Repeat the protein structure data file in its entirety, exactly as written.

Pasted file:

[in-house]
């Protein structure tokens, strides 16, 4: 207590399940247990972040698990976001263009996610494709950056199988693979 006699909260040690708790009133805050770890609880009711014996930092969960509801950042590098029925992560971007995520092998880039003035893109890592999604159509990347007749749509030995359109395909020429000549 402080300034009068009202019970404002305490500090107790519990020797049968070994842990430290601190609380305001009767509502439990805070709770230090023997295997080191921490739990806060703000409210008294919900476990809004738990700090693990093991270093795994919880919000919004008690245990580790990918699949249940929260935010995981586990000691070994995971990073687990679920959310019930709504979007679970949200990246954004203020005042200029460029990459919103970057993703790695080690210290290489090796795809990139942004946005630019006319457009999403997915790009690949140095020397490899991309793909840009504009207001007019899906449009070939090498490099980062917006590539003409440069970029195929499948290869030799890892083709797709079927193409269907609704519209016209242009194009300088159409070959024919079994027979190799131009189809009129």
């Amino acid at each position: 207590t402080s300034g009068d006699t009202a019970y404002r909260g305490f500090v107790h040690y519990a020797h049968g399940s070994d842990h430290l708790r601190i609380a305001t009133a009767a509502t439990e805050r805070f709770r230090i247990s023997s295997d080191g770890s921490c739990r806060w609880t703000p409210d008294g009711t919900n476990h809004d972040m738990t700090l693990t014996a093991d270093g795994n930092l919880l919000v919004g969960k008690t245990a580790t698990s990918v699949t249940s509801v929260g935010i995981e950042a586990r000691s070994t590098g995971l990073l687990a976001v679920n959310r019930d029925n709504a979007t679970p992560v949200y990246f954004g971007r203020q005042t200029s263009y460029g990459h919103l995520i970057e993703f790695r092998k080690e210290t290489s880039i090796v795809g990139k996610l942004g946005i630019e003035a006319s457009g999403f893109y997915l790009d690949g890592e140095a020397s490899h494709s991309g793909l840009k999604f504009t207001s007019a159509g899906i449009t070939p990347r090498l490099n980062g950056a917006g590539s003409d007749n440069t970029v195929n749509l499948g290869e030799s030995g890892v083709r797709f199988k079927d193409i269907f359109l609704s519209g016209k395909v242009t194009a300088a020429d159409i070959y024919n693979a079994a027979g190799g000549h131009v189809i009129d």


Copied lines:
[in-house]
């Protein structure tokens, strides 16, 4: 207590399940247990972040698990976001263009996610494709950056199988693979 006699909260040690708790009133805050770890609880009711014996930092969960509801950042590098029925992560971007995520092998880039003035893109890592999604159509990347007749749509030995359109395909020429000549 402080300034009068009202019970404002305490500090107790519990020797049968070994842990430290601190609380305001009767509502439990805070709770230090023997295997080191921490739990806060703000409210008294919900476990809004738990700090693990093991270093795994919880919000919004008690245990580790990918699949249940929260935010995981586990000691070994995971990073687990679920959310019930709504979007679970949200990246954004203020005042200029460029990459919103970057993703790695080690210290290489090796795809990139942004946005630019006319457009999403997915790009690949140095020397490899991309793909840009504009207001007019899906449009070939090498490099980062917006590539003409440069970029195929499948290869030799890892083709797709079927193409269907609704519209016209242009194009300088159409070959024919079994027979190799131009189809009129």
């Amino acid at each position: 207590t402080s300034g009068d006699t009202a019970y404002r909260g305490f500090v107790h040690y519990a020797h049968g399940s070994d842990h430290l708790r601190i609380a305001t009133a009767a509502t439990e805050r805070f709770r230090i247990s023997s295997d080191g770890s921490c739990r806060w609880t703000p409210d008294g009711t919900n476990h809004d972040m738990t700090l693990t014996a093991d270093g795994n930092l919880l919000v919004g969960k008690t245990a580790t698990s990918v699949t249940s509801v929260g935010i995981e950042a586990r000691s070994t590098g995971l990073l687990a976001v679920n959310r019930d029925n709504a979007t679970p992560v949200y990246f954004g971007r203020q005042t200029s263009y460029g990459h919103l995520i970057e993703f790695r092998k080690e210290t290489s880039i090796v795809g990139k996610l942004g946005i630019e003035a006319s457009g999403f893109y997915l790009d690949g890592e140095a020397s490899h494709s991309g793909l840009k999604f504009t207001s007019a159509g899906i449009t070939p990347r090498l490099n980062g950056a917006g590539s003409d007749n440069t970029v195929n749509l499948g290869e030799s030995g890892v083709r797709f199988k079927d193409i269907f359109l609704s519209g016209k395909v242009t194009a300088a020429d159409i070959y024919n693979a079994a027979g190799g000549h131009v189809i009129d």